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Unlike many physician practices that have qualified for financial incentives, the physicians of Youngsville Medical Clinic were recent adopters of the EHR technology. Deborah Vidos, LPN, Office Manager, described the practice’s reasons for selecting and implementing their EHR system in April 2010. In July 2011, the practice received the full incentive payment, adding financial returns to the many clinical benefits already realized by the EHR. Read this story to find out how they also realized more accurate and complete clinical documentation and facilitation of continuous improvement activities.

Wireless spectrum set aside for medical body area networks


A portion of the U.S. wireless spectrum has been officially allocated to wearable sensors, according to an announcement made last week by the Federal Communications Commission (FCC). The move finalizes a vote taken on May 24 to set aside spectrum in the range of 2360-2400 megahertz (MHz) for medical body-area-networks, or MBANs, with the 2360-2390 MHz range restricted to indoor use.

[See also: Wireless and telehealth trends expected to propel patient monitoring market]

The decision, which takes effect on Oct. 11, means wearable sensors will be able to send and receive non-voice data in the designated range without interference from Wi-Fi or other devices, though they'll still be considered secondary users.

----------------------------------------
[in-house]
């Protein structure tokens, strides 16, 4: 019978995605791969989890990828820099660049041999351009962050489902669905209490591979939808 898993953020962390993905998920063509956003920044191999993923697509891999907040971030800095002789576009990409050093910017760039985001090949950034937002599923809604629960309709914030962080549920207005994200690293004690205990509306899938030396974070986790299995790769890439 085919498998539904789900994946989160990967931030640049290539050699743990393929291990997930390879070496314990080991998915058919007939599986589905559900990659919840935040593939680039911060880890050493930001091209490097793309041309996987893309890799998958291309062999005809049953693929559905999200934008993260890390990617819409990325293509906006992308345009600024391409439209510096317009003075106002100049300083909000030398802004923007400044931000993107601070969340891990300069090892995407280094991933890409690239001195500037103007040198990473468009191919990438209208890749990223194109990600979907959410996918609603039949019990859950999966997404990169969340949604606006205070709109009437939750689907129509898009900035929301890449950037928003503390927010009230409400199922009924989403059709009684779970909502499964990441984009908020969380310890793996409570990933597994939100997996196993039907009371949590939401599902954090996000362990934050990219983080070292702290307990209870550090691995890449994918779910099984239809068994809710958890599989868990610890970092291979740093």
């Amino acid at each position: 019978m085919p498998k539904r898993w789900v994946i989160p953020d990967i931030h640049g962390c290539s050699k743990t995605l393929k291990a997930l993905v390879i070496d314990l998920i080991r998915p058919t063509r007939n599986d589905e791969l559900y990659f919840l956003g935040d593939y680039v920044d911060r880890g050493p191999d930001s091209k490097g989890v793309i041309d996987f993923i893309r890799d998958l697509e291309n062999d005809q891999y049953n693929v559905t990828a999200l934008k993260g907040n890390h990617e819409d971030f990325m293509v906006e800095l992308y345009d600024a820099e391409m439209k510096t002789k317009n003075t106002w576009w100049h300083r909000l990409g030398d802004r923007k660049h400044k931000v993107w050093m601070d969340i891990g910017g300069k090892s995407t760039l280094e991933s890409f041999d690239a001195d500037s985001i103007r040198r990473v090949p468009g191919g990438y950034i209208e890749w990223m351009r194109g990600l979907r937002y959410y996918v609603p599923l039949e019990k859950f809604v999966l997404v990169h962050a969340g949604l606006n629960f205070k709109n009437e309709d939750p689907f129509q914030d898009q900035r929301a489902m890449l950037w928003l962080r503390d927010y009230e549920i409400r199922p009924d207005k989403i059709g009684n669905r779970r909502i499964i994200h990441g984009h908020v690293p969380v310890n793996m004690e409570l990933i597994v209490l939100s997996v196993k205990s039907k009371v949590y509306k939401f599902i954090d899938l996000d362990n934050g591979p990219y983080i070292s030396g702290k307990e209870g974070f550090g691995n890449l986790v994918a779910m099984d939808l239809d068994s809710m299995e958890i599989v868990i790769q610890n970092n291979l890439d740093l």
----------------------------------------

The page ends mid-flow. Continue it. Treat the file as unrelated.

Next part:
[See also: Wireless and telehealth trends expected to propel patient monitoring market.]

According to the ruling, MBANs will be permitted via the FCC's "license by rule" standards, under which healthcare providers must register their devices and coordinate how and when they're used. The rules won't allow for direct communication between monitors and network hubs, but will allow the monitors to integrate with other platforms inside the hospital.

The FCC and the Food and Drug Administration (FDA), which has regulatory control over mobile medical devices, are working together to streamline the approval process for medical devices that use the wireless spectrum. While the FDA is regulating how those devices are used in a medical setting, the FCC is regulating the devices as a means of communication.

According to an FCC statement, this action “represents an improvement over traditional medical monitoring devices,” as it allows for increased patient movability and comfort and could represent annual savings of $1.2 billion in expenses accrued after relocating patients to different clinics and departments.

"The MBAN technology will provide a flexible platform for the wireless networking of multiple body transmitters used for the purpose of measuring and recording physiological parameters and other patient information or for performing diagnostic or therapeutic functions, primarily in healthcare facilities," the FCC ruling stated. "This platform will enhance patient safety, care and comfort by reducing the need to physically connect sensors to essential monitoring equipment by cables and wires."

"This decision is the latest in a series of actions to expand the spectrum available for wireless medical use," the statement continued. "The commission finds that the risk of increased interference is minimal and is greatly outweighed by the benefits of the MBAN rules."